How to Make Money With John Adams Presidential Dollar Coins
Whenever the US Mint comes up with a new concept for circulating coins, it inspires a new bunch of collectors and investors. That has certainly happened with the Presidential Dollar Series, which began in 2007.
First impressions of the George Washington $1 coins were luke warm, but then collectors started discovering errors. In some coins mostly originating from northern Florida, the lettering on the edge was missing. Whether intentional or not, the Mint’s lack of quality control helped fuel a frenzy on eBay, in which people were selling error coins for well over face value.
A recent search on eBay shows the coins typically selling in the $2 to $3 range, but you’ll also find error coins offered for hundreds more.. Meanwhile, unopened, uncirculated coin rolls are being offered between $30 and $40.
USA Coin Book is showing a similar price range of between $2 and $3, some even with free shipping. The more commonly minted coins aren’t fetching much of a premium.
There are a couple of issues that are working against the possibility of making money on John Adams $1 coins:
- There is a consensus among collectors that the Adams coin has a better design than the Washington. It seems that people may hoard the coins, creating strong demand among collectors. This might make it more collectible.
- The Washington coins have drawn a lot of attention, which may be about the errors or even about the series itself. Either way, the Washingtons may be drawing at least some added interest to the John Adams coins.
- Because of the situation with errors in the Washington coins, the Mint has allegedly worked to up its quality control to prevent the same outcome.
Despite this, if you do some quick research, you’ll read about doubled edge lettering on the John Adams coins. The error isn’t as common as it was with the Washington smooth edge (no lettering), making this the coin most likely to make money for the owner. Unfortunately, it’s less likely you have one given that it’s much less common.
If you decide to “invest” in a roll of John Adams coins, you may consider opening any rolls you’re not interested in collecting for yourself and check for errors.
If you find one or two coins that do have errors, I’d recommend putting it up for sale as soon as possible. It will give you a definite return, since collectors are zeroing in on the error coins. If you have several, you might sell a couple of them for a quick profit. You can hold the others for potential long-term appreciation. That will keep you covered either way.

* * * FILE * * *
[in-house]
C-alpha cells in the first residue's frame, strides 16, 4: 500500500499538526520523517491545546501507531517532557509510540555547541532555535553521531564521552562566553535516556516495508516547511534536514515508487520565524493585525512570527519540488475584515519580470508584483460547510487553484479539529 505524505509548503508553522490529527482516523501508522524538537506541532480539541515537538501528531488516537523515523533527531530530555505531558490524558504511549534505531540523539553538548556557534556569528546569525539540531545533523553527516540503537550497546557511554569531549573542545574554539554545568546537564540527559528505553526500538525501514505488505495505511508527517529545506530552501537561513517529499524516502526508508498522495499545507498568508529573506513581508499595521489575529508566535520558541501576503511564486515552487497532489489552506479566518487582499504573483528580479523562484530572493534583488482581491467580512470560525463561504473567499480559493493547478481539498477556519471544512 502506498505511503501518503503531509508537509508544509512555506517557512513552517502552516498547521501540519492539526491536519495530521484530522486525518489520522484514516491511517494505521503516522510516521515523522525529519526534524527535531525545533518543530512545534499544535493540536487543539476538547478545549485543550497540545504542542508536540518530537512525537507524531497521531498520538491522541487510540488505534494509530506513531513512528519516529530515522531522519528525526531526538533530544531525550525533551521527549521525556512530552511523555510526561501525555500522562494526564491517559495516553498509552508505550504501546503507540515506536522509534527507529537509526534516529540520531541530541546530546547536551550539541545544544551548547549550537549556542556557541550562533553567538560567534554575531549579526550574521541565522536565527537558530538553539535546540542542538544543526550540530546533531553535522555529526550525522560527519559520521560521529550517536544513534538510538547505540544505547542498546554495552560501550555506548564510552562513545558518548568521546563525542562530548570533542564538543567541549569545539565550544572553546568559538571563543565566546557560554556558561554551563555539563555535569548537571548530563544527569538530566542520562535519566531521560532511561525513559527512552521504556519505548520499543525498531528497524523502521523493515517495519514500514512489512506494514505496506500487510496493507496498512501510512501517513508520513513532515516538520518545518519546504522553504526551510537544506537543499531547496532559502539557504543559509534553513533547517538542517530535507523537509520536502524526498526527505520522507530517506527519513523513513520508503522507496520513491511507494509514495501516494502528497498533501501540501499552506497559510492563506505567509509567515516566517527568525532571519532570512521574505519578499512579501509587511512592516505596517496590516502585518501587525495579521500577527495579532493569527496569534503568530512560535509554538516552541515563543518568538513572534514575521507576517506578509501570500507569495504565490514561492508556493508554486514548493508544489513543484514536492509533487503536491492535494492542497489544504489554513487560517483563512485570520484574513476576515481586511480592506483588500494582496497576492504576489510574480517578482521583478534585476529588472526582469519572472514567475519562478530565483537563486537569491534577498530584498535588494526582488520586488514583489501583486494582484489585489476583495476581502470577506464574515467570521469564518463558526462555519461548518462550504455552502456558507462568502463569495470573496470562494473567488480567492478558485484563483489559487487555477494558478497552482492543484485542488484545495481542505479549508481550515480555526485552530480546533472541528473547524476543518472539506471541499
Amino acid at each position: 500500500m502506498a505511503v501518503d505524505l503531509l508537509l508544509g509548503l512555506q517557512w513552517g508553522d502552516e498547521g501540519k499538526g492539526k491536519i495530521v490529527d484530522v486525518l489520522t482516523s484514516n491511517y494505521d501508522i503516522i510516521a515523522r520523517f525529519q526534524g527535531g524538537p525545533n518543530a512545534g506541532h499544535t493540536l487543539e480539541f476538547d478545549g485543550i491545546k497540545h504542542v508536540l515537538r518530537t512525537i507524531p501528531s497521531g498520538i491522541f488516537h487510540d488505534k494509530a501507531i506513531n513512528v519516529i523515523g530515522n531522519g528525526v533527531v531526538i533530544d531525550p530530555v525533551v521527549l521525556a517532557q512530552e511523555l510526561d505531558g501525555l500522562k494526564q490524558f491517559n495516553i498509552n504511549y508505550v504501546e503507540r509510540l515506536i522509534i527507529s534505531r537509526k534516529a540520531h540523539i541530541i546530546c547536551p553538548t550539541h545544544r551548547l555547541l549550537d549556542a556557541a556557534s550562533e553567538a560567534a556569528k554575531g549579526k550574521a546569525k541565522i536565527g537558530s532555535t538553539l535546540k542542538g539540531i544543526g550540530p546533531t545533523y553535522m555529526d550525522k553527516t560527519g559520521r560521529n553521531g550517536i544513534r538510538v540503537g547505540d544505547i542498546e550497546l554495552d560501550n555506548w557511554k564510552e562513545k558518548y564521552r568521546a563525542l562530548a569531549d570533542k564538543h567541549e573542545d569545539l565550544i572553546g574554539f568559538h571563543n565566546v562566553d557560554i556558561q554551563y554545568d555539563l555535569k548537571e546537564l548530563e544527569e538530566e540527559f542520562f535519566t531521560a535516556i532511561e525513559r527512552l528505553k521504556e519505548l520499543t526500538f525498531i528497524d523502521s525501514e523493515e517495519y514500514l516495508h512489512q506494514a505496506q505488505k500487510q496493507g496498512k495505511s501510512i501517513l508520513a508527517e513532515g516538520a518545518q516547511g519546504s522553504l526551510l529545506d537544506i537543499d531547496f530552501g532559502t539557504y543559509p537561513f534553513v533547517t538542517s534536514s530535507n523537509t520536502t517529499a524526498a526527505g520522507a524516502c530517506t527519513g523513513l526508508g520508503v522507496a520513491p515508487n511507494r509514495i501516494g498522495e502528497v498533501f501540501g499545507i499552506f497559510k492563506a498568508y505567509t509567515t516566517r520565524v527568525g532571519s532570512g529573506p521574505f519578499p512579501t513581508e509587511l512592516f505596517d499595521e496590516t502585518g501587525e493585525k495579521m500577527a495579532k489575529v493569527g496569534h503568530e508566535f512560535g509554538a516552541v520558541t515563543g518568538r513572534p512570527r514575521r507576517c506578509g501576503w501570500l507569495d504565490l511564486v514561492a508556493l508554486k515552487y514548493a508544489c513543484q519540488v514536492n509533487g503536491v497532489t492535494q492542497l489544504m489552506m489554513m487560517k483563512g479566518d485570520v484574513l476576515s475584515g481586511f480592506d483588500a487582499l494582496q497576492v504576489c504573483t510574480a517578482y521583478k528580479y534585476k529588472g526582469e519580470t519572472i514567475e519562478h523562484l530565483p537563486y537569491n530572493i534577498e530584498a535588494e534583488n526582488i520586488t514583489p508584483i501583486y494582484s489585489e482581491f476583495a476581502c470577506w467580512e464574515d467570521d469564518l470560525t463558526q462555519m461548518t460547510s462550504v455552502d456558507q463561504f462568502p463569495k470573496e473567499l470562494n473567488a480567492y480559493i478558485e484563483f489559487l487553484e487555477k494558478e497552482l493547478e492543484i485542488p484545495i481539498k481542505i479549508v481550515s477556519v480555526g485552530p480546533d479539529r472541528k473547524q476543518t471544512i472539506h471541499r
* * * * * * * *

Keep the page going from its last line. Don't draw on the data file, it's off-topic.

The errors in the Washington coins were common, which means there are plenty floating around–probably too many for there to be any real profit potential. Meanwhile, the doubled lettering on the John Adams dollar seems to be sufficiently rare to generate nice premiums.
While this isn’t particular to Adams dollars, if you go through your rolls and find a coin struck through grease at the mint, which is considered by some as an error, you may have some luck making a profit with it on eBay.
It may be a minor error, but it’s enough to generate a substantial premium on an otherwise perfect coin. Minus the error, the coins would be worth no more than face value.
All this being said, you could probably make a small profit on each unopened uncirculated roll by selling them now on eBay, especially if you tend to overcharge for “shipping and handling” like most eBay-ers. For me, this small profit (maybe $5 a roll) wouldn’t be worth it, plus I would feel like I’m ripping someone off by selling them something they can easily get at their own bank for face value.
I’d strongly suggest spending some time checking out the comments on the Collectors’ Universe Message Boards. Since the forums are run by the grading service PCGS, you’ll get a chance to learn from some of the top dealers and collectors, who can offer suggestions on the best ways to sell the coins on eBay and other sites. I’d also be on the lookout for spam comments. There may be forum members weighing in only to draw attention to their own auctions. Regular contributors on the forum point out misleading listings with different scams and tactics. If you’re new to coin collecting, the forums are required reading.
So the John Adams hasn’t drawn the attention I originally thought it would. But there does seem to be significant profit potential in the coins with errors. It’s worth staying on top of events. If you can acquire coins or rolls at face value or slightly above, then inspect them for errors, you can make a nice profit. And the ones that are error-free can be resold for the going rate, to recover your investment.
It’s not a bad deal, and it may be well worth the search.